SA+P Announces New Degrees and Certificates

November 23, 2020

UNM SA+P is pleased to announce the creation of four new pathways that build upon existing faculty specializations and—in some cases—harness the skills of new faculty members. We will admit students into the following four new offerings in the Fall 2021 semester. To learn more about the admissions process, go to Admissions. Students may also be interested in our existing MS in Architecture: Public Health and the Built Environment degree, led by Professor Michaele Pride.

Graduate Online Certificate in Indigenous Planning
The intent of the certificate is to provide professional development in Indigenous planning for working professionals, and to promote socially responsible practices that empower tribes to manage and take control of planning, community development, and related processes. Indigenous planning is first and foremost about strategically shaping the physical and social character of Indigenous communities by informing planning and community development to improve economic and social viability, paying close attention to how cultural values can be engaged to generate and sustain places that are productive, beautiful, healthy, and safe. Indigenous peoples, or tribes, have been subjected to assimilative policies and practices for generations. Nowhere is this more evident than in the built environment. This Certificate builds on the current Indigenous Planning concentration in the MCRP degree, offered within the Community and Regional Planning department—the only Indigenous Planning concentration offered in a U.S. planning department. (15 credits)

MS in Architecture: Historic Preservation + Regionalism
How can we address the continuous threats to the diverse cultural resources of New Mexico, the Southwest region, and Latin America? The protection of historic sites depends on educating the next generation of specialists in historic preservation and heritage tourism. This area of focus allows advanced students to develop a research program that investigates how preservation can be achieved using different analytic methodologies, from GIS mapping technologies, to oral histories, archival historical data, and community participation. Students will learn how to identify, document (record), evaluate and register prehistoric and historic properties, gaining hands-on experience. They will study vernacular architecture and cultural landscapes, and learn to use emerging technologies, such as photogrammetry, 3D laser scanning, virtual reality, and augmented reality. Area of Focus Committee: Tim CastilloMoises GonzalesFrancisco Uviña-Contreras (33 credits)
MS in Architecture: Climate Change and the Built Environment
How can designers and planners address climate change by conducting research in the country’s sixth-fastest warming state? Weather patterns are already being altered by climate change, and the infrastructure and resource-management plans that were appropriate for the built environments of the past will not meet the needs of the future. This area of focus allows advanced students to develop a line of research that begins to identify strategies that go beyond energy conservation, to address the full impact of increasing temperatures and shrinking water resources on construction practices. As we confront the reality of climate change, graduates will study various approaches to the built environment, including biomimetic architecture, sustainability, a building’s capacity to achieve zero net energy, and the impacts of innovative material choices—including pre-fabrication, locally sourced materials, and sustainable building techniques, such as rammed earth and adobe. Investigations into sustainable futures for the built environment may also consider how climate change intersects with economic, racial, and environmental justice. Area of Focus Committee: Gabriel Fries-BriggsKuppaswamy IyengarJohn QualeKristina Yu (33 credits)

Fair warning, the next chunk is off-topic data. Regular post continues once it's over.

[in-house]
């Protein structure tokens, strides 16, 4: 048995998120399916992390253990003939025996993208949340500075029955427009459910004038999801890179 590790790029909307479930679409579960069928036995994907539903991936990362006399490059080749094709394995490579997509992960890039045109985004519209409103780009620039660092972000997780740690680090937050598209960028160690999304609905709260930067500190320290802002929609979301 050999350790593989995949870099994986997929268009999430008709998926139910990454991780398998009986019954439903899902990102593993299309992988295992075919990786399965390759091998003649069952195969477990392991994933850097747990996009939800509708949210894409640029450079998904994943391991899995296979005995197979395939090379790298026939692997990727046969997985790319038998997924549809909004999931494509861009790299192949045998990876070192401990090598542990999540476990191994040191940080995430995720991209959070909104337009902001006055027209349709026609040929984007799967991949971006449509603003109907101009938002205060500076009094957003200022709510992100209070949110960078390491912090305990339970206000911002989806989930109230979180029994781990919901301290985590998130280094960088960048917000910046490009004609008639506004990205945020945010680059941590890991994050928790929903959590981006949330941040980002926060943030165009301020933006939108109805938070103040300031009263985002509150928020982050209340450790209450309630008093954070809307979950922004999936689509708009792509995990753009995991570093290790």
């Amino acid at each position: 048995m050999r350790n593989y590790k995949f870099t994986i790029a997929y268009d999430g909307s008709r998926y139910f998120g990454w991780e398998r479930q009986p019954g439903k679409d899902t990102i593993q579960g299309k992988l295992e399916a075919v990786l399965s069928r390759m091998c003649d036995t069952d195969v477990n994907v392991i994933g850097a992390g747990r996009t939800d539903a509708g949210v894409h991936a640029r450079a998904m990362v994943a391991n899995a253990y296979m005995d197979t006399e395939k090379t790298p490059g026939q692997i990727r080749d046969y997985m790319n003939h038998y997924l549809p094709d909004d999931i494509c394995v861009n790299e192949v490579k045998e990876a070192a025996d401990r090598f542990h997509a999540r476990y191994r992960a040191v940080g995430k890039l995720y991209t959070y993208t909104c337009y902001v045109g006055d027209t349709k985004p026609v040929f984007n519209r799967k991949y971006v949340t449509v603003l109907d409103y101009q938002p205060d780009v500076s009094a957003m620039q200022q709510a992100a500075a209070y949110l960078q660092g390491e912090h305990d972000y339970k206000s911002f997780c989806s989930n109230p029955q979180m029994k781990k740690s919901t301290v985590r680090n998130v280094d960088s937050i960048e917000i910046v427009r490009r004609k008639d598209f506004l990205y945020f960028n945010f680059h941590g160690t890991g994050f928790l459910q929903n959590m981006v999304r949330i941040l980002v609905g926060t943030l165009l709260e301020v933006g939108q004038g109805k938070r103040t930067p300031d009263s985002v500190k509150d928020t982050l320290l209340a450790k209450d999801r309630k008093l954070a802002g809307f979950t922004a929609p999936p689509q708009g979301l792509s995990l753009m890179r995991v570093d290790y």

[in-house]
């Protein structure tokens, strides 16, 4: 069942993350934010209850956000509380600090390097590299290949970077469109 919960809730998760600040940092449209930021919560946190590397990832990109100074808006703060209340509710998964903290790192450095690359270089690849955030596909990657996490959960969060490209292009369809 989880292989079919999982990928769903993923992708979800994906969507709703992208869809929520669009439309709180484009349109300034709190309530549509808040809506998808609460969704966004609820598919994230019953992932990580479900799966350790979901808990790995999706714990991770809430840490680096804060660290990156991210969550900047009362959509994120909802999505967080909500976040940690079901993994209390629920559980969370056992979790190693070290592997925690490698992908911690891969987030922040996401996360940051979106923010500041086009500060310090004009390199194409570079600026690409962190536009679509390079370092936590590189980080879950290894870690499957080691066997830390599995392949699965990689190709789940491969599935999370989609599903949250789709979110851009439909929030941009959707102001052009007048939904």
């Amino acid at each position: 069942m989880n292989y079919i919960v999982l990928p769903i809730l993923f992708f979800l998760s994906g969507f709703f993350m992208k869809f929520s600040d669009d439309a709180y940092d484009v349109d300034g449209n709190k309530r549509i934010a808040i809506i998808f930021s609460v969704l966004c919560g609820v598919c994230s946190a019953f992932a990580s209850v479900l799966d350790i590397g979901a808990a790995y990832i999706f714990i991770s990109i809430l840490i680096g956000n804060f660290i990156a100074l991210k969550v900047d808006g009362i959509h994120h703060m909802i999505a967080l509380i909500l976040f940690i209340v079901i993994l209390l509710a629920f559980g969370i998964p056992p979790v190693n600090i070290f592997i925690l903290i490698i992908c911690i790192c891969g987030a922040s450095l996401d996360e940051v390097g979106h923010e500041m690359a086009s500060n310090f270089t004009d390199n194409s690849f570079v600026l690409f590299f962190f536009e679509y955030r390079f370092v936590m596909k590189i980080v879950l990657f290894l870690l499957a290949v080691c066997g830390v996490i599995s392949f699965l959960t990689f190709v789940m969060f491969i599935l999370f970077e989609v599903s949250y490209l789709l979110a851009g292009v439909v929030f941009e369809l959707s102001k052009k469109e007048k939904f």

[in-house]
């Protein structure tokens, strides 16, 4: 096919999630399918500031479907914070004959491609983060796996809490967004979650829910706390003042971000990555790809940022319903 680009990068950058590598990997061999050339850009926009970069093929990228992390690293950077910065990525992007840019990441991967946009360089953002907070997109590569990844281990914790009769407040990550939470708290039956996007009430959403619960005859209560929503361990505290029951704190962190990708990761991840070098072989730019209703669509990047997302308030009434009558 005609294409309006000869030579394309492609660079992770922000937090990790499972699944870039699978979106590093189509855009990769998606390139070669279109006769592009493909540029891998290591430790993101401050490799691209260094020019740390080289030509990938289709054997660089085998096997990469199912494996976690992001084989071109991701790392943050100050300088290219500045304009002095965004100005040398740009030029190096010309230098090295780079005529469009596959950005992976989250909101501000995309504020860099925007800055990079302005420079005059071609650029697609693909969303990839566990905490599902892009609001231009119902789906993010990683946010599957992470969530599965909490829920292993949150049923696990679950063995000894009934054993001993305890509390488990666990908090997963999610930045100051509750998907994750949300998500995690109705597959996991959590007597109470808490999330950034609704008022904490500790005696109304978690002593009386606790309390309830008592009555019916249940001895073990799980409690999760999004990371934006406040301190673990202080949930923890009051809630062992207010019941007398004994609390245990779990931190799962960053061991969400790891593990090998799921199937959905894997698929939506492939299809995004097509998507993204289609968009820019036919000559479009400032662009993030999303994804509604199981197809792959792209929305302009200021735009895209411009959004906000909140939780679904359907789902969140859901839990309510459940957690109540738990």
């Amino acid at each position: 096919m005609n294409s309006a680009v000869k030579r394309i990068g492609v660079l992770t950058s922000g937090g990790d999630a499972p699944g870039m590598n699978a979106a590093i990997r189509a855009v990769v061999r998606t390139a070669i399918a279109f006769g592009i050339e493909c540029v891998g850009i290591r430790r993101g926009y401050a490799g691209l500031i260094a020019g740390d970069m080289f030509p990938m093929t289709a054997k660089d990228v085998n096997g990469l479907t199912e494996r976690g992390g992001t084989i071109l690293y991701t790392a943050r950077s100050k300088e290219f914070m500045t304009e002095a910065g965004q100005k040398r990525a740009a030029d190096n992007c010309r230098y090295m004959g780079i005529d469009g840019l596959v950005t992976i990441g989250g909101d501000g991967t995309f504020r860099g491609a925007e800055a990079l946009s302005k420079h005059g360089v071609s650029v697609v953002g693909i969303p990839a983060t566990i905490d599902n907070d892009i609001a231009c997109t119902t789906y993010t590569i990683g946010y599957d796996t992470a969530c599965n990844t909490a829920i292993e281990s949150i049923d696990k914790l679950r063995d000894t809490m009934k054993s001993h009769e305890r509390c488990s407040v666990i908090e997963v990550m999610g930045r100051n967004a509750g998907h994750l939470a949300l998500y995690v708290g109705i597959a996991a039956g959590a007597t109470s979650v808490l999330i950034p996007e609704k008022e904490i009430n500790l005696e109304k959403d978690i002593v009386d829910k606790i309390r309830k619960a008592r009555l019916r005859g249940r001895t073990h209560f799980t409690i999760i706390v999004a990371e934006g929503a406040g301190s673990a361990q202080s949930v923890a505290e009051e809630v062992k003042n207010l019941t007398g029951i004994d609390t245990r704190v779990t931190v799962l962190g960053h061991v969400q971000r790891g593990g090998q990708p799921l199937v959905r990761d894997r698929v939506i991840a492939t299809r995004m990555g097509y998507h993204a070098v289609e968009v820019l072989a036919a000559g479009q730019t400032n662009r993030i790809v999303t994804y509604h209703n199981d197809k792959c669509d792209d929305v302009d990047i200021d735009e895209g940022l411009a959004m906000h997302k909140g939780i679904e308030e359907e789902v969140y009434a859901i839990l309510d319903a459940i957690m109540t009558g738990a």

MS in Architecture: Culture, Politics, and the Built Environment
Architecture plays a critical role in the cultural and political forces that shape society, through physical interventions that permanently alter the built environment. Rarely neutral or benign, these design decisions articulate the spatial dynamics between those who hold power and those who are subject to this power. This focus area allows advanced students to interrogate the political and cultural determinants of architecture, and analyze how it has been deployed to uphold historical and disciplinary exclusions, including those of marginalized groups. Specific lines of inquiry may include: borders and boundaries, nationalism, gender and LGBTQ+ studies, global architectural practice, the politics of representation, and racial and spatial justice. Engaging all three of the School’s departments as well as other departments across campus, this focus area will confront architecture’s entanglements with politics and economics, and imagine new trajectories for critical speculation and scholarship. Students will gain a broad view of the many historical and contemporary accounts of the distribution and potential redistribution of power in the built environment. Area of Focus Committee: Robert Alexander GonzálezCesar Adrian LopezNora Wendl (33 credits)